The clients I typically work for require executive recruitment services; they fall into 1 of these 3 categories:
- Mid to Large sized companies with no in-house HR whose hiring is decentralized and falls on the shoulders of individual Business Leaders to handle
- Small business owners who are overextended and have little time to methodically handle the recruitment of quality candidates to their organization
- HR Leaders in large organizations who have multifaceted responsibilities preferring to partner up and source out their recruiting to a professional recruitment agency
If Recruitment Solutions are needed, here are the six things you should look for in a recruiter.
A good gut is a recruiter’s secret weapon. It’s what separates the great recruiters from the mediocre ones.
My instinct about a match is almost immediate but that gut feeling involves sifting through a lot of data, some of it hard, some of it interpersonal.
- Soft skills.
Most postings speak to the skills necessary for the job: the specific talents and technical skills required. The core ones are non-negotiable. That makes perfect sense.
But there is something to be said for learning what people want in a particular stage of their career and what is lacking in their present job that inspires them to move. A great recruiter asks that question before ruling out a candidate who might not perfectly reflect the qualifications.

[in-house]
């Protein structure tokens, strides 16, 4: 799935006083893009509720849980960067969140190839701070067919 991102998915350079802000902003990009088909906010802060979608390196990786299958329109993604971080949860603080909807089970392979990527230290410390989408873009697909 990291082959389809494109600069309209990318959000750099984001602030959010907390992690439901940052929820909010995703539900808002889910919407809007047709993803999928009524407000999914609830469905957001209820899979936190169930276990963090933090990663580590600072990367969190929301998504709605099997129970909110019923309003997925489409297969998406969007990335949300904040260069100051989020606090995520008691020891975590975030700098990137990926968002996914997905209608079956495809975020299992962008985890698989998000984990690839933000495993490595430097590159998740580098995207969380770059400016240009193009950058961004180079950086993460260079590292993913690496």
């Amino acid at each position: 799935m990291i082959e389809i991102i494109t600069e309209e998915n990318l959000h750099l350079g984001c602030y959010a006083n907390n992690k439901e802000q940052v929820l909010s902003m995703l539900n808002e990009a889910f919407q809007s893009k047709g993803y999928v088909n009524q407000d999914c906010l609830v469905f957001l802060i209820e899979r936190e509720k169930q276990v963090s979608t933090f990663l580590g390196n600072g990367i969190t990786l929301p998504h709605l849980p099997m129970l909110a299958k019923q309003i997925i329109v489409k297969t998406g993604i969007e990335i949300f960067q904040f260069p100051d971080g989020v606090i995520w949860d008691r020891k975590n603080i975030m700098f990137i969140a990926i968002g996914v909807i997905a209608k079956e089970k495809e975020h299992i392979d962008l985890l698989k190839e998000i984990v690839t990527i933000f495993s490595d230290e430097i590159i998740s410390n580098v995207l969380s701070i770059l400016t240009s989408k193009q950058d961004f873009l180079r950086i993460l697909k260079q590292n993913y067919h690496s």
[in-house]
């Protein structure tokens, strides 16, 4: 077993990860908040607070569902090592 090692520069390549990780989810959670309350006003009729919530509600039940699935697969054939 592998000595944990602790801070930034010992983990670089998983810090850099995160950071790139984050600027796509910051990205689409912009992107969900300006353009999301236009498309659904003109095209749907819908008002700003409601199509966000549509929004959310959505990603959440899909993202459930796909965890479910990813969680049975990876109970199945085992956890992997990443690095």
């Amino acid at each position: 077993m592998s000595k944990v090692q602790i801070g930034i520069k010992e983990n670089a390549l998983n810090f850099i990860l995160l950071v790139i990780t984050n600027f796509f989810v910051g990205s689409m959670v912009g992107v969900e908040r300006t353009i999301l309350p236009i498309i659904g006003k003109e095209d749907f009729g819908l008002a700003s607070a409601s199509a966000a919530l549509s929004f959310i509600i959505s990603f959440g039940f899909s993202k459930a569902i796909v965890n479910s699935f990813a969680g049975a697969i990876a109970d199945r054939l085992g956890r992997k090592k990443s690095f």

- A willingness to drill down to find the applicant’s motivation.
You need to see that the applicant has the right mentality, the right core values. You must figure out what matters to the candidate in the context of the job but also in the context of who they are as people. If I see the alignment is there, that’s when I can go back to my client and say ‘okay, here’s why this person is worth a conversation.’
- Patience at the front end of the process.
A great recruiter will invest up-front time with the client.
The company creates and determines everything. They get to decide who they want to hire, what they want to pay, how they want that person to develop. My job is to channel that, to get it solidified and concrete so I can step out of that and find them the right person.
The time involved to complete a search can vary. I recently had a project that took me four months to complete. A great deal of that time was helping the client refine their wish list. I don’t have all the answers but I can certainly communicate what I’m seeing, who I’m talking to and the applicant’s motivation.
I’ll just say it: I would not have had the skill set you need to excel at this job when I was 25. I can’t see how anyone would.
I have always listened very well. I was always intrigued by what made people tick. That just came naturally for me. But only with experience can you learn to channel those assets. You need time to keep fine-tuning your instincts, to keep learning about the motivations of clients and candidates.
Finally, and this one is just as important as the other five, you need a passion for the job. That means seeing it through even when you can’t visualize a successful resolution. If you never quit each dead end is really just another stop on the road to a successful hire.
When I get a great match…well, there’s no feeling like it. Being a great recruiter means you are addicted to the feeling that comes with engineering a match that is perfect for both parties, the company and the applicant.